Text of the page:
The EFF is the only political organisation to openly reject the National Assembly's adoption of the political party funding bill, while the governing party and the official opposition stand by Parliament's decision.
The bill proposes, among other things, regulating and making transparent private donations to political parties represented in Parliament and the provincial legislatures.
In June 2017, the National Assembly resolved to establish a multiparty ad-hoc committee to inquire into and make recommendations on the funding of political parties represented in Parliament and the provincial legislatures.
The assembly considered and approved this report on Tuesday, and the EFF was quick to reject the decision.
The EFF has rejected the Party Political Funding Bill due to its Section 10 which says;— #RegisterToVoteEFF (@EFFSouthAfrica) March 27, 2018
"no person or entity may deliver a donation to a member of a political party other than for party political purposes" pic.twitter.com/EnPpoog0lt
In a tweet, the party said it rejected the bill on the basis of one of its clauses which reads: "no person or entity may deliver a donation to a member of a political party other than for party-political purposes".
In an interview with eNCA, EFF treasurer-general Leigh-Ann Mathys said the party's grievance is with the wording of the clause.
"In the spirit of what Section 10 is trying to do, we agree. And we do understand that there are highly placed politicians who use their positions in the party to solicit funds and say that it's for political work and it's not used privately... It should read that no person or entity may deliver a donation made to a political party to a member of that political party," she said.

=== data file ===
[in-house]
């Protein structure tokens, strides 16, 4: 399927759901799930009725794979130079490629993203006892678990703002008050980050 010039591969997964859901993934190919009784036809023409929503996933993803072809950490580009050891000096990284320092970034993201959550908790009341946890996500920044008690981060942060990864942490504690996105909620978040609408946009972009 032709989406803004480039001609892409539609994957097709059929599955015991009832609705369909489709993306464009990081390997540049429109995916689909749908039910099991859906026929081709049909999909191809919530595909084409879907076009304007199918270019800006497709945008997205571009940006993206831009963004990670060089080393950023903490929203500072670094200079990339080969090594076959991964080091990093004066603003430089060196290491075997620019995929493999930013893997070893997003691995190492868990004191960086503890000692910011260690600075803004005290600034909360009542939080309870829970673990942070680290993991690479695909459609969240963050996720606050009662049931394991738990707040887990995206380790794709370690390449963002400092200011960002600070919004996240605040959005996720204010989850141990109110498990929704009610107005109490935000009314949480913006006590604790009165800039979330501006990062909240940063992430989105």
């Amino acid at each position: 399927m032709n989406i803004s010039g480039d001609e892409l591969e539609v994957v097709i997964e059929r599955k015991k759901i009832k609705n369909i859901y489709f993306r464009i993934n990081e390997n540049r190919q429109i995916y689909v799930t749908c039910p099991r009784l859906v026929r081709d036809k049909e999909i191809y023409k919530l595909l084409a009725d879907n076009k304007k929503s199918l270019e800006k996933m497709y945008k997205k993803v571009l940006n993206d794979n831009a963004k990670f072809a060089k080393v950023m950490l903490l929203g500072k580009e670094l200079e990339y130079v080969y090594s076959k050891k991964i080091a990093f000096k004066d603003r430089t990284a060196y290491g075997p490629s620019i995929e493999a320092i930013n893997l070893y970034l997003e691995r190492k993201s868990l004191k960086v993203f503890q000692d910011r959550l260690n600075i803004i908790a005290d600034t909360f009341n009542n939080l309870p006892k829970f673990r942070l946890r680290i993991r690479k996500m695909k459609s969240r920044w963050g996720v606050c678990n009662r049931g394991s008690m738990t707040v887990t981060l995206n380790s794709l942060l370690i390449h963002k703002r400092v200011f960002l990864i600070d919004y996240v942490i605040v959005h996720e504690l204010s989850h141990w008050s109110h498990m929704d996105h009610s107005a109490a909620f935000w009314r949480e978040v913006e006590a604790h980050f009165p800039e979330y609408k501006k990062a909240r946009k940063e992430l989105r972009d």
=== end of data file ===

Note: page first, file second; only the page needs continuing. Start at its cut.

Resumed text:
Mathys used the example of a branch level member of a political party being prohibited from accepting a donation towards his or her child's education.
In a statement, the ANC called the bill the framework for transparency and financial accountability, regulation of private finance and an increase in public confidence in South Africa's democratic system.
"This bill further legislates the ANC's call that public allocations should go only to parties that publish comprehensive audited financial statements on an annual basis covering all transactions. This clause therefore subjects political parties to provisions that ordinarily face other public institutions in a democratic society, and once the bill is passed political parties will have to disclose their sources of income to the Independent Electoral Commission (IEC)," it said.
"It is a sign of the good health of our democracy that this important piece of legislation has been debated openly amongst all political parties. It is worth noting that the public, organisations and a multiplicity of stakeholders also had an opportunity to input during the bill's development. Accordingly, the ANC is confident the process that led to the passing of the bill have been transparent and inclusive."